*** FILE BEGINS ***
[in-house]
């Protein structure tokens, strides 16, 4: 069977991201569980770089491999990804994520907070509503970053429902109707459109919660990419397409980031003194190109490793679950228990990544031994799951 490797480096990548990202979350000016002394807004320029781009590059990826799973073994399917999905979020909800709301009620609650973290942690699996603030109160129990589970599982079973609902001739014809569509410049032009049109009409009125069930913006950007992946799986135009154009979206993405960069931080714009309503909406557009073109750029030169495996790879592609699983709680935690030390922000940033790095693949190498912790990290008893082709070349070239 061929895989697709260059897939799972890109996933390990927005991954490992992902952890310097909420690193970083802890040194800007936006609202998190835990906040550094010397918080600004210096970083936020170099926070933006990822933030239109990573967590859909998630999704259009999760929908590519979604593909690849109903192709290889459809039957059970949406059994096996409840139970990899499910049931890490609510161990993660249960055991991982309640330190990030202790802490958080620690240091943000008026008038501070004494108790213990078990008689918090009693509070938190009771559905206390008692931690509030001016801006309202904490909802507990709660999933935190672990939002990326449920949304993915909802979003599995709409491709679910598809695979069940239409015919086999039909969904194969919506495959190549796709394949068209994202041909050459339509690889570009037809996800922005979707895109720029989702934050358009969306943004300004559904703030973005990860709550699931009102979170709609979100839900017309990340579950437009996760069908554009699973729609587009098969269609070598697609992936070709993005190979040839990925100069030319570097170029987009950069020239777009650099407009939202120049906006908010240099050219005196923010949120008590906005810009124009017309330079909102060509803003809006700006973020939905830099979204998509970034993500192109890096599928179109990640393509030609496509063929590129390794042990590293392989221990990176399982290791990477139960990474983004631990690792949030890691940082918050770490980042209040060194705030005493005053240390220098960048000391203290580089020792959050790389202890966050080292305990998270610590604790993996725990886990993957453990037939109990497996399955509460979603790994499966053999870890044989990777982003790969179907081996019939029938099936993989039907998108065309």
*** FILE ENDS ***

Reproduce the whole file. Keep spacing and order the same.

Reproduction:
[in-house]
């Protein structure tokens, strides 16, 4: 069977991201569980770089491999990804994520907070509503970053429902109707459109919660990419397409980031003194190109490793679950228990990544031994799951 490797480096990548990202979350000016002394807004320029781009590059990826799973073994399917999905979020909800709301009620609650973290942690699996603030109160129990589970599982079973609902001739014809569509410049032009049109009409009125069930913006950007992946799986135009154009979206993405960069931080714009309503909406557009073109750029030169495996790879592609699983709680935690030390922000940033790095693949190498912790990290008893082709070349070239 061929895989697709260059897939799972890109996933390990927005991954490992992902952890310097909420690193970083802890040194800007936006609202998190835990906040550094010397918080600004210096970083936020170099926070933006990822933030239109990573967590859909998630999704259009999760929908590519979604593909690849109903192709290889459809039957059970949406059994096996409840139970990899499910049931890490609510161990993660249960055991991982309640330190990030202790802490958080620690240091943000008026008038501070004494108790213990078990008689918090009693509070938190009771559905206390008692931690509030001016801006309202904490909802507990709660999933935190672990939002990326449920949304993915909802979003599995709409491709679910598809695979069940239409015919086999039909969904194969919506495959190549796709394949068209994202041909050459339509690889570009037809996800922005979707895109720029989702934050358009969306943004300004559904703030973005990860709550699931009102979170709609979100839900017309990340579950437009996760069908554009699973729609587009098969269609070598697609992936070709993005190979040839990925100069030319570097170029987009950069020239777009650099407009939202120049906006908010240099050219005196923010949120008590906005810009124009017309330079909102060509803003809006700006973020939905830099979204998509970034993500192109890096599928179109990640393509030609496509063929590129390794042990590293392989221990990176399982290791990477139960990474983004631990690792949030890691940082918050770490980042209040060194705030005493005053240390220098960048000391203290580089020792959050790389202890966050080292305990998270610590604790993996725990886990993957453990037939109990497996399955509460979603790994499966053999870890044989990777982003790969179907081996019939029938099936993989039907998108065309």